Typically, for other genres, the works that must necessarily be considered as isotopes are ones that had a long circulation in European culture before Galileo’s lifetime. Early modern lists of books tend to express those volumes in terms of an idealized text with general properties that a contemporary audience was expected to know. Modern research has also correlated this minimization of detail about books in inventories with a decline in value for books overall after the first century of print made them readily available for consumers.1 For example, the transcriptions of the Archivio di Stato and Biblioteca Nazionale Centrale inventories of books offer details (if you can call them that!) about Galileo’s books that were inherited by his son and then by his daughter-in-law.
The works of astronomy in Galileo’s collection that fall into the isotope category are Giovanni Battista Carello’s Ephemerides of the seventeen-year span 1557-1575 (first ed. 1554), the tables that chart the coordinates of a celestial body at given intervals of time using Venice as a Meridian; Guidubaldo del Monte’s Planisphaeriorum (eds. 1579 in Italy and 1581 in Cologne); Kasper Peucer’s Hypotyposes (eds. 1568 in Strasbourg and 1573 in Cologne); an unspecficied edition of Giovanni Sacrobosco’s Sphaera mundi (discussed below); and three works by Ptolemy: the Almagest, Geographia, and Quadripartitum.
“Sfera del Sacrobosco. 8o”
An exemplary case for the astronomy category is Giovanni Sacrobosco’s Sphaera mundi, one of the pivotal medieval works for understanding cosmography and astronomy in the early modern period. Evidence confirms that Galileo owned a handsome quarto edition of the Jesuit Christoph Clavius’ commentary on Sacrobosco’s work, a valuable interpretation that dwarfed all preceding glosses in popularity once it appeared in Italy in 1570. The heading above is a transcription of the only evidence that Galileo owned a second copy of the work, printed in a smaller octavo edition, which Clavius’ work never was. Which led me to investigate what Sacrobosco’s Sphere looked like in this portable edition.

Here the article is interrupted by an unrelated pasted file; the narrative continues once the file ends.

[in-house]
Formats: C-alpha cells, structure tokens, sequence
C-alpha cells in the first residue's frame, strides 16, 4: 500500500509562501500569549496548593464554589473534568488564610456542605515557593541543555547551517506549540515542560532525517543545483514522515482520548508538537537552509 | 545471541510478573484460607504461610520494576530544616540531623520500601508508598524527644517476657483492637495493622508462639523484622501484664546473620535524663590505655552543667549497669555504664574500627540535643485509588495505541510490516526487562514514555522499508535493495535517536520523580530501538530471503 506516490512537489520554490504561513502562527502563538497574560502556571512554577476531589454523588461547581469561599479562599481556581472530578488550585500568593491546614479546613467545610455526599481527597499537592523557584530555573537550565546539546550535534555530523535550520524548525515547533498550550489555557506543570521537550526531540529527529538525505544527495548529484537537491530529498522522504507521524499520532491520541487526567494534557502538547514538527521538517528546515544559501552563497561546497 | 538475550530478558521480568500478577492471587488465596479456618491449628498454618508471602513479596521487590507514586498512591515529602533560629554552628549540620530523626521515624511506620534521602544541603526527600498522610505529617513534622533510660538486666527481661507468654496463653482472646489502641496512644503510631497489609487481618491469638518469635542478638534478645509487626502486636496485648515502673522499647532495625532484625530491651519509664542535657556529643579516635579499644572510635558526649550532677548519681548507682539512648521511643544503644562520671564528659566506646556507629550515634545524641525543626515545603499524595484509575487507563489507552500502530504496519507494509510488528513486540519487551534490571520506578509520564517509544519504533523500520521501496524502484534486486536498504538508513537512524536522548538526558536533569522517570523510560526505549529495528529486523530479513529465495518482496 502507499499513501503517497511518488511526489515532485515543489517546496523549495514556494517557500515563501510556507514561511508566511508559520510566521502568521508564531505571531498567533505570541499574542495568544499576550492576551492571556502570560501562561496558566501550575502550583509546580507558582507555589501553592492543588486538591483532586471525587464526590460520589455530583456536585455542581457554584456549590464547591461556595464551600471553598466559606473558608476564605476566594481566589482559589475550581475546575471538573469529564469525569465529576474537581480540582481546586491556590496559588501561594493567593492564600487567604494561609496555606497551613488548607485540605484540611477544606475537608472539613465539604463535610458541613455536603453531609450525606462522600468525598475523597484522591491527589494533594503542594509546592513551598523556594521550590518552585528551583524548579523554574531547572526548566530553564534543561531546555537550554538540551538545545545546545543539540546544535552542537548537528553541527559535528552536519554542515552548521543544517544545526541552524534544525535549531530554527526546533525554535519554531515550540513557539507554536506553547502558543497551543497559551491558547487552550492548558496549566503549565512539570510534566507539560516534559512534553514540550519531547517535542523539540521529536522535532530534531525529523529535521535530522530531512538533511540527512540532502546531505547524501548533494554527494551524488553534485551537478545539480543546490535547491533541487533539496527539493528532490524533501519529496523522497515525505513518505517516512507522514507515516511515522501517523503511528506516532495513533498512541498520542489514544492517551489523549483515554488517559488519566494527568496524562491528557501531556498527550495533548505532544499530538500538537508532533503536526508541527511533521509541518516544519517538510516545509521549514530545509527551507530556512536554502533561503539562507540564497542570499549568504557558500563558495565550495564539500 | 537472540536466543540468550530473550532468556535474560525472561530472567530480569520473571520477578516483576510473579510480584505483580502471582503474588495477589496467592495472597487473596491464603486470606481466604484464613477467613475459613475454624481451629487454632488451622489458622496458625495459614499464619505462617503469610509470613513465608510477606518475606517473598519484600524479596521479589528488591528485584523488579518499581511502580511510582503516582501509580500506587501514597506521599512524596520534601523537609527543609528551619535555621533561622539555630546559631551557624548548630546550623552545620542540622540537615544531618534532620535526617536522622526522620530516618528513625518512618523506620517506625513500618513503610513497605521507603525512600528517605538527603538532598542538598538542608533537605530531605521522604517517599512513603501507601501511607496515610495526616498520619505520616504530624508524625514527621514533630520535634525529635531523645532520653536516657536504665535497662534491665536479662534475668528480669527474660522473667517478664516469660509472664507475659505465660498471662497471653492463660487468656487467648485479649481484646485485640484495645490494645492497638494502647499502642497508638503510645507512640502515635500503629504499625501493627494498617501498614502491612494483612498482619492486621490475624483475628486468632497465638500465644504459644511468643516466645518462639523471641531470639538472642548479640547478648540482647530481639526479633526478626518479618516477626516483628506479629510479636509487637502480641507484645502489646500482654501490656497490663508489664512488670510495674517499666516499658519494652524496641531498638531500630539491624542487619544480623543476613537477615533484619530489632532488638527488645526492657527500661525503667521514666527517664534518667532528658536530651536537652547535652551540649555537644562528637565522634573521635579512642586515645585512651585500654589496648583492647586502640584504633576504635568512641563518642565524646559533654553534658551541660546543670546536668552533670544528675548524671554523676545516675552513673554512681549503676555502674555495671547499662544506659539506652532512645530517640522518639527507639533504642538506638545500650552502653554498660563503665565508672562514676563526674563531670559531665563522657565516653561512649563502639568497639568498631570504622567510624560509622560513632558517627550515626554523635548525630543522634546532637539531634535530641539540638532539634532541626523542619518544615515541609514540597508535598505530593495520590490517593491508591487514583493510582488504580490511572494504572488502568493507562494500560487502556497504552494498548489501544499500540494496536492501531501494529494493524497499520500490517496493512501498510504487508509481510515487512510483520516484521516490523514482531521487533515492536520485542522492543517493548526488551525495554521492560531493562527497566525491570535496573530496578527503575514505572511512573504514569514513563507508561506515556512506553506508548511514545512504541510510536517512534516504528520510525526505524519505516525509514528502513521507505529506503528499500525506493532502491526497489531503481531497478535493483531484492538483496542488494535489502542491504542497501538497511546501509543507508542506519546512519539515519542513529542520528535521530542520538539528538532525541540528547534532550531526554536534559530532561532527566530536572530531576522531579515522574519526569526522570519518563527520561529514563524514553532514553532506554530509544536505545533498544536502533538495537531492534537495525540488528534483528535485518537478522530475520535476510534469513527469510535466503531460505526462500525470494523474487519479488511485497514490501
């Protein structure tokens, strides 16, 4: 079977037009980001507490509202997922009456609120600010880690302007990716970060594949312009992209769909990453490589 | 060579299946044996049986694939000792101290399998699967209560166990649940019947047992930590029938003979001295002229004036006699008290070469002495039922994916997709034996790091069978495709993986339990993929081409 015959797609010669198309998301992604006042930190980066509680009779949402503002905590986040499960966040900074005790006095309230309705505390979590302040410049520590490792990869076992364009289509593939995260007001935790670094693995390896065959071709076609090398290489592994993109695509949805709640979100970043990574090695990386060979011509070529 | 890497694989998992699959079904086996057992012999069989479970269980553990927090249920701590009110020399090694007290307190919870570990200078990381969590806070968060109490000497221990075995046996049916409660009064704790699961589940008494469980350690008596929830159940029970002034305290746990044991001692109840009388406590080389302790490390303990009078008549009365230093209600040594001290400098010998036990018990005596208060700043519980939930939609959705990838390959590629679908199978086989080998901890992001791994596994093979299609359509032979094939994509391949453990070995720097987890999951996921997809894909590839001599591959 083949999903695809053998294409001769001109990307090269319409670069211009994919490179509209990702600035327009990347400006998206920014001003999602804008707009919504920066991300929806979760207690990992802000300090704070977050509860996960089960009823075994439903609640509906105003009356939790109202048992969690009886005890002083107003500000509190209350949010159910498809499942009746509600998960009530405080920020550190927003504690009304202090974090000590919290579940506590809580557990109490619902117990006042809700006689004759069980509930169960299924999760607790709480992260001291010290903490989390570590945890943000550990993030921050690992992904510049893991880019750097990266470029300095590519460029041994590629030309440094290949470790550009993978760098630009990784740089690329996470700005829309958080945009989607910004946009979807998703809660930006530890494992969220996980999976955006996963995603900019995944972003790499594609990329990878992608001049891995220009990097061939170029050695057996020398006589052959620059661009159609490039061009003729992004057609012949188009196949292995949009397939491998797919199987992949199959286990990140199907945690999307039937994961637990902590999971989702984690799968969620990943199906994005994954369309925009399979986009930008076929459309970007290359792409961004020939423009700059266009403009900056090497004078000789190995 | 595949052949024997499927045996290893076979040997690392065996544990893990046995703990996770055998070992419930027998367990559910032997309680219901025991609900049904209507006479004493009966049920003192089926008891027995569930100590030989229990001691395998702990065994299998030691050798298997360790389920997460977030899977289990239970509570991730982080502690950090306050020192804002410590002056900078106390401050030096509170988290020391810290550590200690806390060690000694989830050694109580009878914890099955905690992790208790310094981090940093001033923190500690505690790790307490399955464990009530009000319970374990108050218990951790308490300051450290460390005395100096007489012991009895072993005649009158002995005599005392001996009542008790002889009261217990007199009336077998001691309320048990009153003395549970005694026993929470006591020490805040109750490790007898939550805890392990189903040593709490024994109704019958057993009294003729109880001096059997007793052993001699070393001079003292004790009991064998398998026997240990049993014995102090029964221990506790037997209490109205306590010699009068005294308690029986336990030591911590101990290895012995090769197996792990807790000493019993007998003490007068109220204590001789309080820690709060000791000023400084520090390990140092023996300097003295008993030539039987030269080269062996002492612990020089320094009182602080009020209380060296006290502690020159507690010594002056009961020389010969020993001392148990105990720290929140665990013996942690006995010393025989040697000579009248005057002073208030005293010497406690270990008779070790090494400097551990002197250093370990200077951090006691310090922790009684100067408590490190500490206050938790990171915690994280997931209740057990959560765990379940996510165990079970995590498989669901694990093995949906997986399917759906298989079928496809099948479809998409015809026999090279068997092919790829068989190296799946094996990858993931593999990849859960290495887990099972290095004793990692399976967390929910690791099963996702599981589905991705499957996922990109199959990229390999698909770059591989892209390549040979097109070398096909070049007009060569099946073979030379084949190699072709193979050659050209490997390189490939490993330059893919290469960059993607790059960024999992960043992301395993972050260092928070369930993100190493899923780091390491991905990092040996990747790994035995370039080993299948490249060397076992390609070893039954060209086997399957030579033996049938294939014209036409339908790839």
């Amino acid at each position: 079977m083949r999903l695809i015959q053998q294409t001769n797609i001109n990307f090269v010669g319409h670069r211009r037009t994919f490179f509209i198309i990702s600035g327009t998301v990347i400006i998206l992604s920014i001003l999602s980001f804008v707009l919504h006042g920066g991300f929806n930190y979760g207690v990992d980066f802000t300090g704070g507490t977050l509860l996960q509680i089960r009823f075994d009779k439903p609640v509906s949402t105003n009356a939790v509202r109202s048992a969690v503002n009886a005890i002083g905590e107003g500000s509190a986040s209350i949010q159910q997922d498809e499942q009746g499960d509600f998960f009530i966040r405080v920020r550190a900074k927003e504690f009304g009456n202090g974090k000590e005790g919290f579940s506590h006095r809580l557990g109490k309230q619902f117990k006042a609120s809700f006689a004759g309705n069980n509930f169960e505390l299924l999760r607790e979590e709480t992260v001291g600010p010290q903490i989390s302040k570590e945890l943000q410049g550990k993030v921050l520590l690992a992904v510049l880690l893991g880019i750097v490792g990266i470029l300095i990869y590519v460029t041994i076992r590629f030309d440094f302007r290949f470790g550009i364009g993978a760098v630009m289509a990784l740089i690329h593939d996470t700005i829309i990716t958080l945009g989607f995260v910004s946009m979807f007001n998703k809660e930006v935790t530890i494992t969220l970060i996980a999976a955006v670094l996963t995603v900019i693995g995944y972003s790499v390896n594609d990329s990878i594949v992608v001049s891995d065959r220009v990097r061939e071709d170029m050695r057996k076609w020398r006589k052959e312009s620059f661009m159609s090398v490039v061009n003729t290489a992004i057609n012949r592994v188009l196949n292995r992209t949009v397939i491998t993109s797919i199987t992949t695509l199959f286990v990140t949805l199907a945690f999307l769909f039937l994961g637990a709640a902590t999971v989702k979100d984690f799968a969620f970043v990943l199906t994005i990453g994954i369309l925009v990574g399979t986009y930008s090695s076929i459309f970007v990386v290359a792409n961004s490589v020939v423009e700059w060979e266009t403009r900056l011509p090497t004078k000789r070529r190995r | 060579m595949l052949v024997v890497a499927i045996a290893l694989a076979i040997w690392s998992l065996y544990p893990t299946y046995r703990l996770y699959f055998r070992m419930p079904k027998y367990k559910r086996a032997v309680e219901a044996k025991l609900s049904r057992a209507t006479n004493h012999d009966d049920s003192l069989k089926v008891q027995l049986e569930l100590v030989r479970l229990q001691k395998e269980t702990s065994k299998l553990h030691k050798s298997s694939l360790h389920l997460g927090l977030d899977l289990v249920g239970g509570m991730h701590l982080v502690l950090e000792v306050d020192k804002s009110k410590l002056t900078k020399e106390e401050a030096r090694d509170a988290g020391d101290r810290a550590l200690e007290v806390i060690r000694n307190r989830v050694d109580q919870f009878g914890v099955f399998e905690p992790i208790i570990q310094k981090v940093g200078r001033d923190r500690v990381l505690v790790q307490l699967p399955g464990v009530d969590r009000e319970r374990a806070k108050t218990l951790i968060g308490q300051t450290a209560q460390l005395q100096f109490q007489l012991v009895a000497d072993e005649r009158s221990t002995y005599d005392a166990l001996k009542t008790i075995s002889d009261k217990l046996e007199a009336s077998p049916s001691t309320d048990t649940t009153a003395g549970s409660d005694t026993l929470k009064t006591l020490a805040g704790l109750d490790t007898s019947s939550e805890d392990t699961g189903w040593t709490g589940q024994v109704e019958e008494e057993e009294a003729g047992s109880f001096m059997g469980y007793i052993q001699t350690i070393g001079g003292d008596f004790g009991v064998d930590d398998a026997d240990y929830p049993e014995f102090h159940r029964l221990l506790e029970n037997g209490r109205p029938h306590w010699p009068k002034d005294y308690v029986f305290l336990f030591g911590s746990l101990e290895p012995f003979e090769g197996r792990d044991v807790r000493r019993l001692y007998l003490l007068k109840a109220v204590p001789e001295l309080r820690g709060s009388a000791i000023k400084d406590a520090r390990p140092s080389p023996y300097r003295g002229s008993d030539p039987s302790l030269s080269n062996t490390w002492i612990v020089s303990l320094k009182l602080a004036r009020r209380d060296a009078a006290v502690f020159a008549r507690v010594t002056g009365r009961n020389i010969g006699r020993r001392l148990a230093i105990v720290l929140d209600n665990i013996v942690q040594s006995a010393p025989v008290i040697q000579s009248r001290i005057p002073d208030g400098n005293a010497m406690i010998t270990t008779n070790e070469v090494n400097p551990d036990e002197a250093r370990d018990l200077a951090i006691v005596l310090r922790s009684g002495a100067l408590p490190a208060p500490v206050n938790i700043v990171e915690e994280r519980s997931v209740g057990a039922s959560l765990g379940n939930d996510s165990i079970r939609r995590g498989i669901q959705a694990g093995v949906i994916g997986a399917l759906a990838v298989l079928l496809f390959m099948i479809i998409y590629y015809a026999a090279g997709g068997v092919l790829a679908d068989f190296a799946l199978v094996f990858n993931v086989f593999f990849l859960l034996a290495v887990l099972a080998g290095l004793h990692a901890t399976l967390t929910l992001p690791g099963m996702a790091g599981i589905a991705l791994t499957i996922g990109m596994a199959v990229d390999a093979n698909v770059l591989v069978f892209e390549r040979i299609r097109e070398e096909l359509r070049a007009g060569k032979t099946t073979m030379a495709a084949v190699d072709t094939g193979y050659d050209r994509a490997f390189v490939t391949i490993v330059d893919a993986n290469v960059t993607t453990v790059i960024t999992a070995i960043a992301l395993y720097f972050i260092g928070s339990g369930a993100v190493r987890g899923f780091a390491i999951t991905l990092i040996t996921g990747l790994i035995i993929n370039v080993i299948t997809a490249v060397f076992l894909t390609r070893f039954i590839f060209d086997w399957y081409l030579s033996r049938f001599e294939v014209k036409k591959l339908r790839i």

Before addressing the names looming large in the micro-network (below) of the 40 editions of the Sphere that appeared in octavo until Galileo’s death, I want to point out that only one edition acknowledges the work of Clavius in the title page information, and then only to claim its superiority.
There are many things to say about this fascinating look at one part of the print history of Sacrobosco’s work, but I would imagine that the one name that stands out to many of my colleagues in early modern studies is Philipp Melanchthon, collaborator with Martin Luther and a systematic theologian of early Protestantism, an author whose works were placed on the Index of Prohibited books by 1559. Since the author of this inventory of Galileo’s books was Vincenzo Viviani, Galileo’s student and caretaker at the end of his life, the rare lack of detail about this astronomy text can likely be attributed to his awareness that the book was valuable and dangerous to possess in Italy in the home of a man under house arrest after a trial for heresy.
Because Viviani’s list and Galileo’s correspondence are otherwise so specific about the works of astronomy that crossed Galileo’s path, we can move from these microhistories to an examination of the larger picture of astronomy as represented by the library.
Textual isotopes: Margherita Costa.
Edition isotopes: Francesco Berni.